Pastor Lalo Torres, of the Chosen Generation ministry, rides his way around Los Angeles taking the gospel into dark places, like skid rows, prisons and detention centers. Torres is no stranger to dark places, having been there for a large portion of his life.
Pastor Lalo Torres, of the Chosen Generation ministry, rides his way around Los Angeles taking the gospel into dark places, like skid row, prisons and detention centers.
Torres is no stranger to dark places, having been there for a large portion of his life. Although he was raised in a hardworking, loving, Mexican-American home in Los Angeles, he found his way into trouble at a young age.
It all started when he was bullied for not being able to speak English. After a couple of years of harassment, he finally snapped and stood up to the bully, earning the respect he desired among his classmates. Unfortunately, he eventually became a bully himself.
“It’s probably one of the worst things that happened because I’d seen that, and began to use it as a tool to get through life,” he told Fox News Latino.
He found security in his territory, which involved gangs, doing drugs and partying. Rebellious and hardened, Torres left home at 17 and joined the U.S. Marines. He wanted to see combat but missed his opportunity because the Vietnam War was beginning to wind down. Near the end of his four-year enlistment, Torres went out on a weekend pass and got into trouble with the law. Drugs were once again ruling his life, so when he got out of the Marines, although he was honorably discharged, it was only a few days before he served his first prison term for strong-arm robbery and attempted murder.
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Heroin became his way of life for 20 years. He thought he would eventually die in prison or in an alley somewhere. The next 16 years he spent in and out of the prison system and made it through two divorces. His own children were afraid of him.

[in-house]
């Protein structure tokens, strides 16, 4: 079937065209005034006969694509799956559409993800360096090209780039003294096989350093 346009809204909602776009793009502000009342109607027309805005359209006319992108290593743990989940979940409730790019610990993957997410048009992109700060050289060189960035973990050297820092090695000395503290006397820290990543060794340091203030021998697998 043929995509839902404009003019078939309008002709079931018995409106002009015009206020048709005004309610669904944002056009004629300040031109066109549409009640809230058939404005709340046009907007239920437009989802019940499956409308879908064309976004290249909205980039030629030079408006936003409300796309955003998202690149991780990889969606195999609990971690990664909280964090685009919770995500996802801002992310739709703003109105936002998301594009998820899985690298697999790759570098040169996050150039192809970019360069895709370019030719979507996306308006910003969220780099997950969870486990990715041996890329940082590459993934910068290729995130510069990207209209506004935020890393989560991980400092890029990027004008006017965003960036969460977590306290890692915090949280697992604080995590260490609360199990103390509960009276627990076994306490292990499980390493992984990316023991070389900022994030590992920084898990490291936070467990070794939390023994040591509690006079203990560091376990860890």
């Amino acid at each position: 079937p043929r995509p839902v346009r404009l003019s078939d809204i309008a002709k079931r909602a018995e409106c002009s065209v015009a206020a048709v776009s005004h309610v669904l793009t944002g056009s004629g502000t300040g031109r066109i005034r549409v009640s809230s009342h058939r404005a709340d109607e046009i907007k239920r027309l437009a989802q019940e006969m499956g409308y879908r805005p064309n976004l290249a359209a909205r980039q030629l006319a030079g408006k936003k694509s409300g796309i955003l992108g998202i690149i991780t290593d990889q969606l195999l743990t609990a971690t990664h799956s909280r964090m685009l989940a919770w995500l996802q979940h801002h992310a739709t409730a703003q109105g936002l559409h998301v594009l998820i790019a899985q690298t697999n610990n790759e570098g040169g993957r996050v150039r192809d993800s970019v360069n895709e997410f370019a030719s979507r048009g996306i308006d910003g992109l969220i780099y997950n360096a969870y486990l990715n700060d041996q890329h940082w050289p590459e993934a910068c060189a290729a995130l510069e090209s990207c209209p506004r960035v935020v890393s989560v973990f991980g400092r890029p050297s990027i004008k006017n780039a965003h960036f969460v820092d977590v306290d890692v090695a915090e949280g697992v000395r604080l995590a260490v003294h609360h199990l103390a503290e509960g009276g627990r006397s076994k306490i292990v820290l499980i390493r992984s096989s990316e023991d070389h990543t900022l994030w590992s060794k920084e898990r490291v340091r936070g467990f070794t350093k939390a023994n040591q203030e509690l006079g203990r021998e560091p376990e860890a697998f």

During one of his prison sentences he had a breakthrough. He realized nothing would fill the void he had inside. He recalls the emptiness he felt, a deep pain, and crying out to God for help.
“A lot of times we think it’s the prison cell, but I had imprisoned myself within my own soul because of all the stupid things I had done in my life,” he said.
Over time, Christian brothers would visit the jail and minister to him. He found peace in the Lord but he was not easily changed.
“I remember that I had a peace that had come over me, but it didn’t last because I was hard-headed, I tried bending things to work for me,” Torres said.
He would pray but then end up compromising and taking drugs. The addiction had a hold of him and it nearly cost him his life. Torres ended up in the ICU with cirrhosis of the liver, Hepatitis B and C and the doctors were giving him major blood transfusions to try and keep him alive.
He wanted to ask God for forgiveness one more time but he couldn’t utter the words. Terrified in his deathbed, he started fading and having an out-of-body experience.
He was not heading to heaven, he said, he was heading to hell.
He went into darkness, a separation from God, fear filled him and he saw demons, tormented souls, crying and screaming. The next thing he remembered was waking up and it had been three days. God had given him another chance.
Torres left the hospital a changed man and today is a pastor for the Chosen Generation. This is a ministry that consists of pastors from different churches who ride together, going into prisons, detention centers and skid rows.
Today, instead of riding his motorcycle wearing gang colors and promoting evil, Pastor Lalo Torres wears the Chosen Generation colors, rides for life and the message of salvation through Jesus.
You can see more about the ministry at: chosengeneration1stpeter29.com
GiGi Erneta is a Fox News Latino Contributor, a Radio Host of Standing Freedom, and freelance writer.